Seasoned golf fans may remember the story of the 1999 Open at Carnoustie. A French player, mostly unknown to all of the United States, played 71 magnificent holes of golf and approached the final tee with what was thought to be an otherwise unbeatable lead. That man was Jean Van de Velds, and anyone familiar with this story would know that in his last hole at Carnoustie, shot a triple-bogey. This would result in a three-way playoff where he’d lose to Paul Lawrie.
There’s something to learn from Jean Van de Velds’ story. Playing your best for nearly all of a tournament isn’t enough. You have to perform at your best the entire way through. The same can be said for businesses struggling with their order fulfillment. Even if you manage to exceed a customer’s expectations in every other regard, if you fail them in the last mile of delivery, you may find yourself with one less loyal customer.
For those less versed in order fulfillment, last mile delivery describes the final phase of the fulfillment process. This is when a product moves from the fulfillment center or hubs it was being warehoused at to its final point of sale, or the customer. Sounds simple, right? Except last mile delivery has become a crucial issue for businesses operating in the retail space.
Believe it or not, there was a time where last mile delivery ceased to exist. Long before the days of Amazon’s domination in this space, customers would order something from a retail store and would know nothing about the details of how it’d arrive to them. However, times have certainly changed. Largely in part due to Amazon, both B2B and B2C consumers expect unrealistic shipping and fulfillment times from any company they decide to do business with. Some people have even come to expect their products to be delivered within an hour depending on their location.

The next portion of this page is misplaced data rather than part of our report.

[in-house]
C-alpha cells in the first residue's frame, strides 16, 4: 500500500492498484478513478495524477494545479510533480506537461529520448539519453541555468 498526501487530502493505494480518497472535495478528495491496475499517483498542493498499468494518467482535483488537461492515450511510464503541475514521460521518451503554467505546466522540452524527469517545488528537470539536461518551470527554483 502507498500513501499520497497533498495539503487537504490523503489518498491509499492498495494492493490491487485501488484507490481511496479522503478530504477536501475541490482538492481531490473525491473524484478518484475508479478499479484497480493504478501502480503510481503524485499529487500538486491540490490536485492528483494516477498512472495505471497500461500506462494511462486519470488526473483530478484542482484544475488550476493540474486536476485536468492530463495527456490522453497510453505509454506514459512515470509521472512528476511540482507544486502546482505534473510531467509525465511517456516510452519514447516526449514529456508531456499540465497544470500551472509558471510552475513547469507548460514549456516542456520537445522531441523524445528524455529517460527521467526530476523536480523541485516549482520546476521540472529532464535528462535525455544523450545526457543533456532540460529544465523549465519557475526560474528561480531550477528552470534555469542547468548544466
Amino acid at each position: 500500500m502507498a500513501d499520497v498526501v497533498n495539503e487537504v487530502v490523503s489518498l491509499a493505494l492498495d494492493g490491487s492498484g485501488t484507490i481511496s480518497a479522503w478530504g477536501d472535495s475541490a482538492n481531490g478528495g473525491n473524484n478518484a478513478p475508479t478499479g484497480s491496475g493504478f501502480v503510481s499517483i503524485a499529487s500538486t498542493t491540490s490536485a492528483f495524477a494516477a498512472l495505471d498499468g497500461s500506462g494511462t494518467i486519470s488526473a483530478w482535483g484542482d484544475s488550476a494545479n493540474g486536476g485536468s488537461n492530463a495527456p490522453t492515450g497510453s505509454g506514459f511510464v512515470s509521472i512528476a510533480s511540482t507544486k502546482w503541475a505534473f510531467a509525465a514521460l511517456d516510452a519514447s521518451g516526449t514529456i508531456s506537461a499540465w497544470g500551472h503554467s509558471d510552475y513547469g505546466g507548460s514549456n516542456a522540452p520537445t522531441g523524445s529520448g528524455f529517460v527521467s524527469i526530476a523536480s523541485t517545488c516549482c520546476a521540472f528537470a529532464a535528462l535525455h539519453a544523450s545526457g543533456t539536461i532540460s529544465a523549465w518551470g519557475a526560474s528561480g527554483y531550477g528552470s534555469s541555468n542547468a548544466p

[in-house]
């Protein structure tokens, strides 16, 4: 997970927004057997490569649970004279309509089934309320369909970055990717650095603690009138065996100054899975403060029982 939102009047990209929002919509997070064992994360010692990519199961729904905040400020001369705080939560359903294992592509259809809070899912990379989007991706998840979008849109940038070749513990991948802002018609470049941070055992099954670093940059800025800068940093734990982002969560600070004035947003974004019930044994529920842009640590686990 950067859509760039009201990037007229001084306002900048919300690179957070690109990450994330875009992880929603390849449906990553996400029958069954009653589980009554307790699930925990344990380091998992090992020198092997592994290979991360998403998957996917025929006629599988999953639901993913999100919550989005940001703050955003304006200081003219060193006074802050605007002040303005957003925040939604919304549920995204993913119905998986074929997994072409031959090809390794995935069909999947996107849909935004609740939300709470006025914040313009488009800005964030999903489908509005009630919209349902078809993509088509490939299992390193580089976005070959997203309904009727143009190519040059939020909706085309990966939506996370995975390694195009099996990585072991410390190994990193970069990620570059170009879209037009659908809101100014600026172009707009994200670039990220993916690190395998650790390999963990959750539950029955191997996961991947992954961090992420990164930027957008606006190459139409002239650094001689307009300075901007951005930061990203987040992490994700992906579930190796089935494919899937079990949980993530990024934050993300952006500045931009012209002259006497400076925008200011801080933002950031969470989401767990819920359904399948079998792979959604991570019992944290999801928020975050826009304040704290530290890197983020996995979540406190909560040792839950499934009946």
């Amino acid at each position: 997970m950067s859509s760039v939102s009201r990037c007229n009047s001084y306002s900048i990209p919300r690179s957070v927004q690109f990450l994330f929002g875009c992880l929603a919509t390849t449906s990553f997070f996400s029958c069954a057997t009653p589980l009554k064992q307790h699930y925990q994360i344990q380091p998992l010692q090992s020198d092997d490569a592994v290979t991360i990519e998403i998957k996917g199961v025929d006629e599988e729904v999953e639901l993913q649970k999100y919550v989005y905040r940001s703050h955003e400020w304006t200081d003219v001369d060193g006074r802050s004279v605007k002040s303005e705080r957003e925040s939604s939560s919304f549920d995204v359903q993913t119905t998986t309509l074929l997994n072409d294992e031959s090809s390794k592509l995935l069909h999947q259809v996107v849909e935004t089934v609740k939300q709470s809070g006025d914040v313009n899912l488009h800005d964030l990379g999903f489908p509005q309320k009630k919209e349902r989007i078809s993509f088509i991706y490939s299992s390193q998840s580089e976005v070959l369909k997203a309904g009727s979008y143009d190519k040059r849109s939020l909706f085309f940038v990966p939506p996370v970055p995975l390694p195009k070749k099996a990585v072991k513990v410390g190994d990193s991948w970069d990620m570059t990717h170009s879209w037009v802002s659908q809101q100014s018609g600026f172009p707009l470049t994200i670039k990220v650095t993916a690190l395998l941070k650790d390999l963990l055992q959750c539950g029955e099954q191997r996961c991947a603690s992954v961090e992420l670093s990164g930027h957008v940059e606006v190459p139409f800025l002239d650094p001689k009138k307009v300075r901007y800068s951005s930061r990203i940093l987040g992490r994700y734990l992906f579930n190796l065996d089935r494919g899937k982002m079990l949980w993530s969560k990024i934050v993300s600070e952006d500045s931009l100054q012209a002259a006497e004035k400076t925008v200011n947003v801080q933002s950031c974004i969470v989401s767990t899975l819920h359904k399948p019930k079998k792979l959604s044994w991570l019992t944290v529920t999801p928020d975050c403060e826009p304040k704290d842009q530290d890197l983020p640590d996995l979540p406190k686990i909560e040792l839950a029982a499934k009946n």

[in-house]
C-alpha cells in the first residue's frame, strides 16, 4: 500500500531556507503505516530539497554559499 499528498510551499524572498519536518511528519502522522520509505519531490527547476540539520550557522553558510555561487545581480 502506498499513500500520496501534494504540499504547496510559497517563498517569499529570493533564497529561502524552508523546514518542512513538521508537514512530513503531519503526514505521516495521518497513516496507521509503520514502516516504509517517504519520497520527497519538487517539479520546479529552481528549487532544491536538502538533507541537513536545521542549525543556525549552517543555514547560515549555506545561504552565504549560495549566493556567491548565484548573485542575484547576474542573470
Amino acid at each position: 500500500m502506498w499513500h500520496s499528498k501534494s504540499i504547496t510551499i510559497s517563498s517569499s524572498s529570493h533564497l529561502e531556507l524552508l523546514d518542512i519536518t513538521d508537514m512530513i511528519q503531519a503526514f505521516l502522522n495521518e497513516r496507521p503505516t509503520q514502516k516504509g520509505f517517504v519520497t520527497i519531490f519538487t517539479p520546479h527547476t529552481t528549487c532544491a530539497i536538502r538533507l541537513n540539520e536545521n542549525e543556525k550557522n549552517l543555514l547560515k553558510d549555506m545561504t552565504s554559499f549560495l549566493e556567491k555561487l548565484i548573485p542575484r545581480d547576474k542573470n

In order to keep up with the ever-changing demands of customers, last mile delivery today involves sophisticated inventory management systems that work to bring backorders down to zero. These systems require warehousing space spread throughout the country to reduce the distance between product and customer. These systems, coupled with additional delivery options, are meant to be able to accommodate to every preference that a customer may have. In addition, with the help of these systems, customers are better able to track their orders, ensure the quality of shipment, and even work with their carriers to schedule a working delivery time when necessary.
There’s no need to ever feel like Jean Van de Velde when it comes to order fulfillment. Avoid having your customers flock to your competition as they’re able to deliver their products at a more accelerated rate. For more information regarding last mile delivery and how to improve your order fulfillment strategies, be sure to check out the infographic featured alongside this post. Courtesy of WAREHOWZ.